Artificial Intelligence to give new access to 500-year-old manuscripts
Ground-breaking computational methods will be used by a team of researchers to advance the access of historical collections and study the history of Early Colonial Mexico.
Grants of £250,000 from the Arts and Humanities Research Council (AHRC) and $150,000 from the National Endowment for the Humanities (NEH) will enable the team from LJMU and Lancaster University to carry out a three-year project, using artificial intelligence.
The project ‘Unlocking the Colonial Archive: Harnessing Artificial Intelligence for Indigenous and Spanish American Historical Collections’ is a joint project between the UK and the US (AHRC/NEH) under the call New Directions for Digital Scholarship in Cultural Institutions and will involve working with industry partners.
The project brings together a strong team to work with some of the most important collections for the study of colonial Latin America.
This includes the main collections from the LLILAS Benson Library, such as the iconic 16th century Geographic Reports of New Spain and the collection of the Primeros Libros de las Americas at the University of Texas at Austin, the Royal Archive of Cholula in Mexico, and some of the historical collections from the General Archive of the Nation in Mexico.
The main objective of the project will be to solve some of the most important challenges that research with historical collections usually pose.
Even when digitally accessible, historical texts are difficult to work with due to calligraphy, changes in spelling over time, and even working out the different types of ‘hands’.
The compilation of information from large historical collections usually take years. Furthermore, when working with image collections such as historical maps and paintings, comparative studies are usually slow due to the long process of identification of iconography and elements that this requires.
Working with industry partners, the project will use machine learning methods in three distinct research areas to:
· Create automated transcriptions of handwritten 16th and 17th century Indigenous and Spanish American historical documents. This will be done using and experimenting with state-of-the-art Handwritten Text Recognition.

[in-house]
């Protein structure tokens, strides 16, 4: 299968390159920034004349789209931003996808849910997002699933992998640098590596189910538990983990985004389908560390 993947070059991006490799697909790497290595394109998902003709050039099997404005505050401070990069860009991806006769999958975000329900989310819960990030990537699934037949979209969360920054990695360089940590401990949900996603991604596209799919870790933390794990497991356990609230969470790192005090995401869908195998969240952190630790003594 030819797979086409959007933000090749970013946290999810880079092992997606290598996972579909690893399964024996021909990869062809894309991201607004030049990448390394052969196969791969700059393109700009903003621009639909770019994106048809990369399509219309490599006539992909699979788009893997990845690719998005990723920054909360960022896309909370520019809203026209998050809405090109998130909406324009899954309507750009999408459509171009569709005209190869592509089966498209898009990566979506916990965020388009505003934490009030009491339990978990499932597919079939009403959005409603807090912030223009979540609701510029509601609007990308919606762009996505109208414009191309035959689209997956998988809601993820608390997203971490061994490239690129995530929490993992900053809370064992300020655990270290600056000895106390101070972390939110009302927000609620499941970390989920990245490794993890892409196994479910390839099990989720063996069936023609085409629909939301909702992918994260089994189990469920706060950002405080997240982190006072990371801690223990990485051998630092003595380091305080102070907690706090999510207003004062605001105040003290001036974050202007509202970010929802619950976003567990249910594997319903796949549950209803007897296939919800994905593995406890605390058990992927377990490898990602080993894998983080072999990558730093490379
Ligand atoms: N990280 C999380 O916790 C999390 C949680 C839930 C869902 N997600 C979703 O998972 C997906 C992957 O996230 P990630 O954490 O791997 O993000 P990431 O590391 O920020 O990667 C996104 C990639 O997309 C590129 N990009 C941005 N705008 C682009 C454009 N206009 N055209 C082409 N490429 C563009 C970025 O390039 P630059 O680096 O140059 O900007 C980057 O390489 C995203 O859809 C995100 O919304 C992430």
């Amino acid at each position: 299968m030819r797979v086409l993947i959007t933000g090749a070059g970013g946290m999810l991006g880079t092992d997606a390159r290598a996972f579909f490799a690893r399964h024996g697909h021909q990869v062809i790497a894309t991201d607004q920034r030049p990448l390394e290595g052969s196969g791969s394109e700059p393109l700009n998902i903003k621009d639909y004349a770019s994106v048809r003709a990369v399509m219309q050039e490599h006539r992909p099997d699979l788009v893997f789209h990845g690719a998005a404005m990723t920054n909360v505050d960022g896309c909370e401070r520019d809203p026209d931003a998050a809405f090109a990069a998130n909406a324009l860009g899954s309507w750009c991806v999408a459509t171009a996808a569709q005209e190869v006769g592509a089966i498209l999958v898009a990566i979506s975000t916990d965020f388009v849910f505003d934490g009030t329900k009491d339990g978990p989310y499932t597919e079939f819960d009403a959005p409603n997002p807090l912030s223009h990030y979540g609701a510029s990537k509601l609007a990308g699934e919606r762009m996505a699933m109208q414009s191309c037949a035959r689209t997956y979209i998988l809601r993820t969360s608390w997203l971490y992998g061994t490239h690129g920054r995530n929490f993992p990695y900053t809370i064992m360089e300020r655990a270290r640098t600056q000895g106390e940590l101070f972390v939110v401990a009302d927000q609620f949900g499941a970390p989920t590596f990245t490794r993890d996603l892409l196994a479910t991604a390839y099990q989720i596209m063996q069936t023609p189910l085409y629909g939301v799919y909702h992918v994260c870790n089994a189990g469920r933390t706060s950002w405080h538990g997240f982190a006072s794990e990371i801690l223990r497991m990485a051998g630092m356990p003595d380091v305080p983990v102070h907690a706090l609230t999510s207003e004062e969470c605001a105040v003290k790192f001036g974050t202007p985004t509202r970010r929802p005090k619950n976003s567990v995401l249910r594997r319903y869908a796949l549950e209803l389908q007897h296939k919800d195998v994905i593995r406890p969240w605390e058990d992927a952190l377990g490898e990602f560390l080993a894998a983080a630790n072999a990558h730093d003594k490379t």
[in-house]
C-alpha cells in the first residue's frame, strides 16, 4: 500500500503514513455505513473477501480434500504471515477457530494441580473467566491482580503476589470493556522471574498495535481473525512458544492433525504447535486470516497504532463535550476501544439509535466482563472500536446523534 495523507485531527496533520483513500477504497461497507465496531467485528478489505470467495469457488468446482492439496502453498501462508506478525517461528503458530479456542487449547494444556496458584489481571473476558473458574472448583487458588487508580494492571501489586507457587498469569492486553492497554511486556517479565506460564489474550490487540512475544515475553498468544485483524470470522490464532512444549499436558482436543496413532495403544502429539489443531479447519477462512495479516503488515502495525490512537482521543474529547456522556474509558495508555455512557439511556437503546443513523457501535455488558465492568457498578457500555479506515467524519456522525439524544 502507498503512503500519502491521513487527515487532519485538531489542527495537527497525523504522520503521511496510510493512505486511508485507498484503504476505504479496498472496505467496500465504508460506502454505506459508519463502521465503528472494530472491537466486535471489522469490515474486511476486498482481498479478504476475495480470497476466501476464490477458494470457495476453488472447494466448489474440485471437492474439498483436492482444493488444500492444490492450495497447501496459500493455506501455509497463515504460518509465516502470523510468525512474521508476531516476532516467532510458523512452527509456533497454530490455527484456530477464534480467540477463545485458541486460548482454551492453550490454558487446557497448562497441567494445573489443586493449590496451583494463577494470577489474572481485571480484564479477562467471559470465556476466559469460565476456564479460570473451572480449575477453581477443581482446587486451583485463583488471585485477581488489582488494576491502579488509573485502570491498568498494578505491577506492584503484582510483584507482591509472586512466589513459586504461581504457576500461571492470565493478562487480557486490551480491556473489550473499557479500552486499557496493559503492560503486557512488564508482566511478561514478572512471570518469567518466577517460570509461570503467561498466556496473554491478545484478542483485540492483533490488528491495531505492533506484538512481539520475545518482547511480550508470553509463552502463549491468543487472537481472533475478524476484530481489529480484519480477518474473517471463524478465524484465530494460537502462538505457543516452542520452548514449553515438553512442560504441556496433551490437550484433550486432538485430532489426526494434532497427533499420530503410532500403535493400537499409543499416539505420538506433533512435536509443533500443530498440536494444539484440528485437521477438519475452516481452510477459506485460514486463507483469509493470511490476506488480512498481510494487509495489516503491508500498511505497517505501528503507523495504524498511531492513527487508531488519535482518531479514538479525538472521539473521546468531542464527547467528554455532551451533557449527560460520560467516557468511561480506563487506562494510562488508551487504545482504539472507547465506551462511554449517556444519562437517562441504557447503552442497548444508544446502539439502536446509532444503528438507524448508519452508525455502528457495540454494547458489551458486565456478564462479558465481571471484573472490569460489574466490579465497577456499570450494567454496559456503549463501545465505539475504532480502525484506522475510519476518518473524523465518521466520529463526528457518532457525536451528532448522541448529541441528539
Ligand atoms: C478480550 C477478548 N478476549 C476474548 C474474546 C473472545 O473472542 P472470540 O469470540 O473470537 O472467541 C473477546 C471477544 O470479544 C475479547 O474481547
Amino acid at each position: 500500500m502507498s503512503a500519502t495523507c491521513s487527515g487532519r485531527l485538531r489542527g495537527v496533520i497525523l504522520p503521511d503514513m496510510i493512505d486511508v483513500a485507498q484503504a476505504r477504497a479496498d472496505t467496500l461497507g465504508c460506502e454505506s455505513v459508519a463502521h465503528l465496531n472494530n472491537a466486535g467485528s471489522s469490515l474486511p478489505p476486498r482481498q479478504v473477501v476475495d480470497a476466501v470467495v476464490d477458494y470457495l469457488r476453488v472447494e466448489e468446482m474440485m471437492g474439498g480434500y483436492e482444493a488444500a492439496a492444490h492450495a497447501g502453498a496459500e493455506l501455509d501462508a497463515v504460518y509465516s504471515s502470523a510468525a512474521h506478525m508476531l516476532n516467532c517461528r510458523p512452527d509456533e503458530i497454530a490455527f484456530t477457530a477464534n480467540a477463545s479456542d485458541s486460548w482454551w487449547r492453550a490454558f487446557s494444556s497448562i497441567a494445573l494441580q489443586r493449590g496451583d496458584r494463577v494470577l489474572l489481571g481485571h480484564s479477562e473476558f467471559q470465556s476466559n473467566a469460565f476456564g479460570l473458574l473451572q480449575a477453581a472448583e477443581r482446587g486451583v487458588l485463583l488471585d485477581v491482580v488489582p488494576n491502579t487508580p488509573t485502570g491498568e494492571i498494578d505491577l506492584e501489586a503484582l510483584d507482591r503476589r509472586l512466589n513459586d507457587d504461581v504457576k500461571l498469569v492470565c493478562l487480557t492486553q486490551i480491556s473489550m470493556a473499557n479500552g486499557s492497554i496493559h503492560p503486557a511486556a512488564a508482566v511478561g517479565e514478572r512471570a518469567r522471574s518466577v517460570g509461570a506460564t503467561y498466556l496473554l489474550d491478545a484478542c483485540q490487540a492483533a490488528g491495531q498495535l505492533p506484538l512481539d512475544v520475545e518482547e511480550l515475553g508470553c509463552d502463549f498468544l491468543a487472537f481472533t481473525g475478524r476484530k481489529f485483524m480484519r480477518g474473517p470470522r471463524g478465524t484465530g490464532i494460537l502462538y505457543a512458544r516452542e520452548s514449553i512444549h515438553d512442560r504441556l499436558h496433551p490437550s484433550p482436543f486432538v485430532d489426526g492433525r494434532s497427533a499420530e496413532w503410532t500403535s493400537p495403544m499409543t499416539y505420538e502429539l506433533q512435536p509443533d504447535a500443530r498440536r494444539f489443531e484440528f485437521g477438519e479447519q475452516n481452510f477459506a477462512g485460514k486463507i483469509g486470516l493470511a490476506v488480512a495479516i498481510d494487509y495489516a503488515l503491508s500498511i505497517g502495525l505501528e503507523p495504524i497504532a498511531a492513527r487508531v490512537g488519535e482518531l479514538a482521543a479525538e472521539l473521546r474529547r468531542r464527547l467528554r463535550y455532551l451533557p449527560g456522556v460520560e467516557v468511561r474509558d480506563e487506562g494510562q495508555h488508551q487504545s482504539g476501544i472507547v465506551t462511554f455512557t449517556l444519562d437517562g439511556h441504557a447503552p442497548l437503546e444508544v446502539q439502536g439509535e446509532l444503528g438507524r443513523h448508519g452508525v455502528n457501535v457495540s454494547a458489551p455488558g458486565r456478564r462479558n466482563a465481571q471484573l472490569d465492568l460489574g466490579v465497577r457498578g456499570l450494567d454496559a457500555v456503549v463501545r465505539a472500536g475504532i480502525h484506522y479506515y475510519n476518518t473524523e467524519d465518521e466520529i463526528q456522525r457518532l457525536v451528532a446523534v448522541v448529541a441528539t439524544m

· Identify and mine from large multilingual historical text collections information about historical topics of interest using a combination of techniques from the fields of Natural Language Processing (NLP), Linked Data (LD), and Corpus Linguistics.
· Facilitate the automated identification of iconographic elements as well as the search and analysis of pictorial features in Mexican Indigenous maps and printed books, using Computer Vision techniques in combination with Linked Data.
In addition to the technological component, through the analysis of specific collections, the project will advance understanding of the colonial situation of the Viceroyalty of New Spain (in the area that is now Mexico) immediately after the fall of the Aztec Empire.
UK Project Principal Investigator and a Senior Lecturer in Digital Humanities at Lancaster University Dr Patricia Murrieta-Flores said: “This work will create a step change in the ways we do research with textual and image collections. The creation of techniques to, for instance, create automatic transcriptions from historical documents will make these accessible to more researchers worldwide, and as part of the project, we will also train humanists in the use of all these methods.”
Dr Murrieta-Flores will work with Co-Investigator Dr Javier Pereda from Liverpool John Moores University, US PI Kelly McDonough and US Co-I Albert Palacios the University of Texas in Austin and the Llilas Benson Library.
Senior Lecturer in Graphic Design and Illustration at Liverpool John Moores University Dr Javier Pereda, said: “This is a very exciting research opportunity since it enables us to engage with a very complex and large dataset from the Spanish colonial archive. Most importantly it will open new doors of collaboration between world leading institutions and researchers around the world. I am particularly interested in how heritage organisations, researchers and general users can benefit from the role of Semantic Web and Artificial Intelligence technologies.”
A large team of international collaborators from Mexico will include: the National Autonomous University of Mexico (IIE-UNAM), the Meritorious Autonomous University of Puebla (BUAP), the National School of Anthropology and History (ENAH), the National Institute of Anthropology and History (INAH), and the You-I Lab (IPICYT);
European partner institutions include the University of Alicante, the University of Lisbon, Innsbruck University, Zurich University of the Arts.
Industry partners are the Lucentia Lab, Tagtog, and Transkribus.